Appliance maker Electrolux will focus on acquisitions in emerging markets and its lucrative professionals business after its failed bid for GE Appliances, the Swedish firm's new CEO said today.
Facing opposition from US authorities, GE pulled the plug on the $3.3 billion deal in December.
This ended Electrolux's plans to double its US sales with the acquisition and left it casting about for growth elsewhere.
Jonas Samuelson was just weeks into the CEO job after his predecessor stepped down when the GE deal collapsed.
He said today that Electrolux would look to boost its presence in emerging markets with an eye to their long-term growth potential.
Electrolux's professionals business, which serves restaurants and laundries and has margins far above the company, average while accounting for just over 5% of sales, was also an area to bolster through acquisitions, he said.
"That is top of our list both in the short and medium term," Samuelson said on the sidelines of his first presentation to investors and analysts as chief executive.
"We have a very, very strong balance sheet that gives us a pretty big gun when it comes to acquisitions," he added.
Samuelson is the former head of the company's Europe, Middle East and Africa division, where he moved the company up market, made production leaner and trimmed costs, all helping to boost profitability in the region.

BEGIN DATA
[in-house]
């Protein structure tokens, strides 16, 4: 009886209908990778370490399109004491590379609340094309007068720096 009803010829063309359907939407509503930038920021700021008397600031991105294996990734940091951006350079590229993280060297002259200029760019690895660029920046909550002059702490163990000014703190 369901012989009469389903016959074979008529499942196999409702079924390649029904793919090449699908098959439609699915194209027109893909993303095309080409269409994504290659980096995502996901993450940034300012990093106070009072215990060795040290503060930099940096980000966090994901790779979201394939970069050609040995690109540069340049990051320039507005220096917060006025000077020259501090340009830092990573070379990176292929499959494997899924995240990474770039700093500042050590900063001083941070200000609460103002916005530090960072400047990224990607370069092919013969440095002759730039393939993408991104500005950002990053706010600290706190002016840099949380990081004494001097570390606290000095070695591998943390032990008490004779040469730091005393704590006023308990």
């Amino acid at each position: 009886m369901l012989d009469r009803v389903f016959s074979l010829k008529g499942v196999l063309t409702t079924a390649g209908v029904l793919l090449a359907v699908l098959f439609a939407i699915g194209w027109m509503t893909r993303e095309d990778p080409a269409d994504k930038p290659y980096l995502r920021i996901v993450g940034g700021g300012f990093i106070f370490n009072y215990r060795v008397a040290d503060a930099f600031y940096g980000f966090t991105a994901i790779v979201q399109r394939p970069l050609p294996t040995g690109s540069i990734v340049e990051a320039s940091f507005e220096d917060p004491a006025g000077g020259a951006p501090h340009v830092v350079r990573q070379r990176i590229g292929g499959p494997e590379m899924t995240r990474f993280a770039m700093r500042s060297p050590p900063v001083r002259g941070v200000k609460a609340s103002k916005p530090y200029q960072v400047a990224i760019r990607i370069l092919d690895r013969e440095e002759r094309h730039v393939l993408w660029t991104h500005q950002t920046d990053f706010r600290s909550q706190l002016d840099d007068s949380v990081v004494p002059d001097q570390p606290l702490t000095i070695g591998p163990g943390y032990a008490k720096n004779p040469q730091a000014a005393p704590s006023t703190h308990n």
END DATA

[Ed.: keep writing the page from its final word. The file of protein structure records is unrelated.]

Electrolux is keen to expand in parts of Latin America and in Asian countries such as India, and Samuelson said the slide in financial markets across many emerging markets was working in its favour.
"Clearly, the valuations have come down a lot because the mindsets of sellers are pretty much determined by the stock market development. Also, several of these currencies have fallen quite a lot," he said.
Samuelson said potential acquisitions in the professional division were pricey, reflecting their higher margins relative to mass-market home appliances, but he said growth would not come at the expense of profitability.
Electrolux, battling for market leadership with the likes of US rival Whirlpool, said it expected the home appliance market to grow by 2-3% in Western Europe and 3-4% in North America.
This was unchanged from the outlook it gave in January.
It also said lower commodity prices would cut its raw materials costs this year, the bulk of which are steel and plastics, by 750 million crowns ($88m). It had previously forecast a 550 million crown cut.